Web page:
Menagerie Kuno Makamasa: Guts of a champion, glory of the people
Menagerie Kuno Makamasa: Guts of a champion, glory of the people
Kuno Makamasa: Guts of a champion, glory of the people

“I am the light at the end of the f—–g tunnel,” he declares with his trademark booming voice, instantly capturing the attention of the room. He is smiling from ear-to-ear, comfortably slouched with the air of a man who has freed himself from pretense. 

This is the man who has comfortably amassed a formidable supporter base within the last few months, all thanks to a few viral—and well-timed—Facebook posts. Some may call him a rockstar, others call him the messiah, but in his own words, he is “whoever you want me to be.”

With his widespread appeal and no-holds-barred attitude, 55-year-old hotshot politician Kuno Makamasa has vowed to expose “how phony politicians really are.” Starting out as a beloved mayor of Sabaw City, his recent rise to national fame has revived the public’s trust in the government. “‘Run Kuno Run’ daw sabi ng mga supporters ko. Pinapakita nila na ayaw na nila sa mga trapo. Gusto na nila ng pagbabago. Ako daw ang pagbabago. Who am I not to give the people what they want, ‘no?,” he asserts.

(My supporters encouraging me to run for the next presidential elections shows their rejection of the traditional politician. They want change. I am that change.)

Tapang at pasakit

Lumaki akong saksi sa paghihirap ng aking mga kababayan,” Makamasa recounts. “Kita ko ay ‘yung mga p—-g i—g drug pusher na nagpapahirap sa aking mga kababayan. Kung pwede lang, ipapatay ko mga g—-g ‘yan.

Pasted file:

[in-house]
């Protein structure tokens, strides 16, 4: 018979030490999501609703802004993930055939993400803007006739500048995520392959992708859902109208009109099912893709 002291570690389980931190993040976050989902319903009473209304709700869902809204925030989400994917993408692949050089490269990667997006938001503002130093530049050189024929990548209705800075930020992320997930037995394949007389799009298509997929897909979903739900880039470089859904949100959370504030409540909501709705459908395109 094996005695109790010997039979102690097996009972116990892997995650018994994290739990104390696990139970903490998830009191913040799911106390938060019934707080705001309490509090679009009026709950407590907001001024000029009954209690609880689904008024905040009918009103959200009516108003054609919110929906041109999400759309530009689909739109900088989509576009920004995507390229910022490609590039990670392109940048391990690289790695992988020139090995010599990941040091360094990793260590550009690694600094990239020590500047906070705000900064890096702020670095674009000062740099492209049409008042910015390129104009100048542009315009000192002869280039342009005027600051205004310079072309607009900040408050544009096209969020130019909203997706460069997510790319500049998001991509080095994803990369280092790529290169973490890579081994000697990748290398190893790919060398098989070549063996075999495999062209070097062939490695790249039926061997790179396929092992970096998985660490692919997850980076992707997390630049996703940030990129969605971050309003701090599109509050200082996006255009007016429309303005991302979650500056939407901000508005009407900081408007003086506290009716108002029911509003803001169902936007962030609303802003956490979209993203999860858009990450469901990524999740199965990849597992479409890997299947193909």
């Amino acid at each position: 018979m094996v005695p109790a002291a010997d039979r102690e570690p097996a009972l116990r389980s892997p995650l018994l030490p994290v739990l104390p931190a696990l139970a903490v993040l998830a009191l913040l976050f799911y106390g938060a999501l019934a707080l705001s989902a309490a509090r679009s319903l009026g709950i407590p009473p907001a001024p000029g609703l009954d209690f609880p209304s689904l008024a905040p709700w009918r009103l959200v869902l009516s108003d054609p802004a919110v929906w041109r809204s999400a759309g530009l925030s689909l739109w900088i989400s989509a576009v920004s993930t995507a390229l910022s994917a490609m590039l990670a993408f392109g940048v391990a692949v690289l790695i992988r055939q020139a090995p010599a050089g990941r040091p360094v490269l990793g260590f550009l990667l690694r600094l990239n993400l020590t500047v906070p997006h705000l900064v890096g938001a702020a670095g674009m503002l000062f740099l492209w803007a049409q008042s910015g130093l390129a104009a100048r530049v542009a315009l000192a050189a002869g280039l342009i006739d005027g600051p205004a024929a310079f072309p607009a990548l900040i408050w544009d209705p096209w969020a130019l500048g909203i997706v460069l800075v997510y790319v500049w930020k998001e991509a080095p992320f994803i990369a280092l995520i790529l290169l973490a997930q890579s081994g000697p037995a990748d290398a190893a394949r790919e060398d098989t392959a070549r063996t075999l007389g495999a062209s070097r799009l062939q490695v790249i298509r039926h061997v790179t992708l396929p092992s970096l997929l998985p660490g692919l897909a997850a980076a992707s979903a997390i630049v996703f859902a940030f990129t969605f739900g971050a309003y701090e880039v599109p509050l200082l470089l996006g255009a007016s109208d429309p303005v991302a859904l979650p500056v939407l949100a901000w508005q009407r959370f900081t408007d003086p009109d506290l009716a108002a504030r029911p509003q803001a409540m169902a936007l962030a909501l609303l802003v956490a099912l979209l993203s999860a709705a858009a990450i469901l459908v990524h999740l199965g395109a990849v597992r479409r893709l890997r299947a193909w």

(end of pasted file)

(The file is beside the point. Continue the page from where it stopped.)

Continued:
(I bore witness to the hardships of our fellow countrymen growing up, because of the drug pushers ruining people’s lives. I would kill those bastards if I could.)

His upbringing under the tutelage of his father, former mayor Dinaman Makamasa, has taught him to be an advocate for the poor. Helping in literal do-or-die government programs that enforce strict curfews and punishments, a young Kuno would see a vision of the Philippines that he felt was beautiful.

In his 22 years of public service, Makamasa has established himself as a leader dedicated to the eradication of crime. As an icon of hope and courage to the people, he reveals that he is heavily inspired by Batman, confessing that he dreams of protecting the city as a caped crusader too. “Kinilabot ako nung una kong narinig ‘yung quote na ‘bahala na si Batman’. Sobrang nag-resonate siya sa akin, parang binulong ni Lord na umasta rin dapat akong Batman sa mga constituents ko,” he shares, “I am not the hero [the] Philippines deserves, but I am the hero it needs.”

(I had goosebumps when I first heard the quote ‘leave it to Batman’. It resonated so much with me, as if the Lord whispered that I should also act like Batman to my constituents.)

With his Dark Knight-inspired leadership and mission to end criminality, he boasts of how he transformed Sabaw City from a once-lawless place into a model of peace and development. But at what cost? “Tumaas ‘yung death rate,” he jokingly says.

(The death rate rose.)